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A "SECOND OPINION" ON THE ECONOMIC HEALTH OF THE AMERICAN MIDDLE CLASS

Researchers considering levels and trends in the resources available to the middle class traditionally measure the pre-tax cash income of tax units or the pre-tax, post-transfer, size-adjusted income of households. Choices regarding the income measure and sharing unit to be analyzed, as well as othe... Full description

Journal Title: National tax journal 2012, Vol.65 (1), p.7-32
Main Author: Burkhauser, Richard V
Other Authors: Larrimore, Jeff , Simon, Kosali I
Format: Electronic Article Electronic Article
Language: English
Subjects:
Publisher: Chicago: National Tax Association
ID: ISSN: 0028-0283
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recordid: cdi_proquest_journals_940915766
title: A "SECOND OPINION" ON THE ECONOMIC HEALTH OF THE AMERICAN MIDDLE CLASS
format: Article
creator:
  • Burkhauser, Richard V
  • Larrimore, Jeff
  • Simon, Kosali I
subjects:
  • Americans
  • Economic fluctuations
  • Economic status
  • Family income
  • Federal taxes
  • Health insurance
  • Household income
  • Households
  • Income distribution
  • Income inequality
  • Income tax
  • Income taxes
  • Median income
  • Middle class
  • Middle classes
  • Studies
  • Tax deductions
  • Tax systems
  • Taxation
  • Trends
  • U.S.A
ispartof: National tax journal, 2012, Vol.65 (1), p.7-32
description: Researchers considering levels and trends in the resources available to the middle class traditionally measure the pre-tax cash income of tax units or the pre-tax, post-transfer, size-adjusted income of households. Choices regarding the income measure and sharing unit to be analyzed, as well as other methodological choices, carry significant implications for assessing income trends. In particular, we show that focusing on tax units rather than households and not adjusting for sharing unit size greatly reduces measured growth in middle class income, as does excluding the effect of taxes and the value of in-kind benefits. As an example, we demonstrate how much these distinctions change the observed distribution of benefits from the tax exclusion of employer provided health insurance.
language: eng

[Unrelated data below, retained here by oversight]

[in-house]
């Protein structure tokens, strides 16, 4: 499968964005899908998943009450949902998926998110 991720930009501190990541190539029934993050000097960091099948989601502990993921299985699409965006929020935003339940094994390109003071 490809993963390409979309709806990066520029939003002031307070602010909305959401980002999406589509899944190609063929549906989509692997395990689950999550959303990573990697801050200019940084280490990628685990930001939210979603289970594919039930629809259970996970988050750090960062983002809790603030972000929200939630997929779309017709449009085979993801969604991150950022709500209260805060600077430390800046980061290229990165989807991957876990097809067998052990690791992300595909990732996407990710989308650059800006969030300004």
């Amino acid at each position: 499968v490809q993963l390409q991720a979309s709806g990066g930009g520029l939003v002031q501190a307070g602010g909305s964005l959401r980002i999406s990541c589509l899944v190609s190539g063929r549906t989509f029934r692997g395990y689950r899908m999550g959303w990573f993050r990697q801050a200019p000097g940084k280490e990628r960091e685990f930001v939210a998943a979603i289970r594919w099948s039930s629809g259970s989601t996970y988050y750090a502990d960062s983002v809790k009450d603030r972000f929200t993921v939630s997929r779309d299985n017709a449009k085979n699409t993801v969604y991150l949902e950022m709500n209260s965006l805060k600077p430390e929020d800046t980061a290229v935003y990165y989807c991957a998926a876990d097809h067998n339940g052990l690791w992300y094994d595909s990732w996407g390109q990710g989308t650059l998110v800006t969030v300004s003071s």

source:
identifier: ISSN: 0028-0283
fulltext: no_fulltext
issn:
  • 0028-0283
  • 1944-7477
url: Link


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descriptionResearchers considering levels and trends in the resources available to the middle class traditionally measure the pre-tax cash income of tax units or the pre-tax, post-transfer, size-adjusted income of households. Choices regarding the income measure and sharing unit to be analyzed, as well as other methodological choices, carry significant implications for assessing income trends. In particular, we show that focusing on tax units rather than households and not adjusting for sharing unit size greatly reduces measured growth in middle class income, as does excluding the effect of taxes and the value of in-kind benefits. As an example, we demonstrate how much these distinctions change the observed distribution of benefits from the tax exclusion of employer provided health insurance.
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subjectAmericans ; Economic fluctuations ; Economic status ; Family income ; Federal taxes ; Health insurance ; Household income ; Households ; Income distribution ; Income inequality ; Income tax ; Income taxes ; Median income ; Middle class ; Middle classes ; Studies ; Tax deductions ; Tax systems ; Taxation ; Trends ; U.S.A
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abstractResearchers considering levels and trends in the resources available to the middle class traditionally measure the pre-tax cash income of tax units or the pre-tax, post-transfer, size-adjusted income of households. Choices regarding the income measure and sharing unit to be analyzed, as well as other methodological choices, carry significant implications for assessing income trends. In particular, we show that focusing on tax units rather than households and not adjusting for sharing unit size greatly reduces measured growth in middle class income, as does excluding the effect of taxes and the value of in-kind benefits. As an example, we demonstrate how much these distinctions change the observed distribution of benefits from the tax exclusion of employer provided health insurance.
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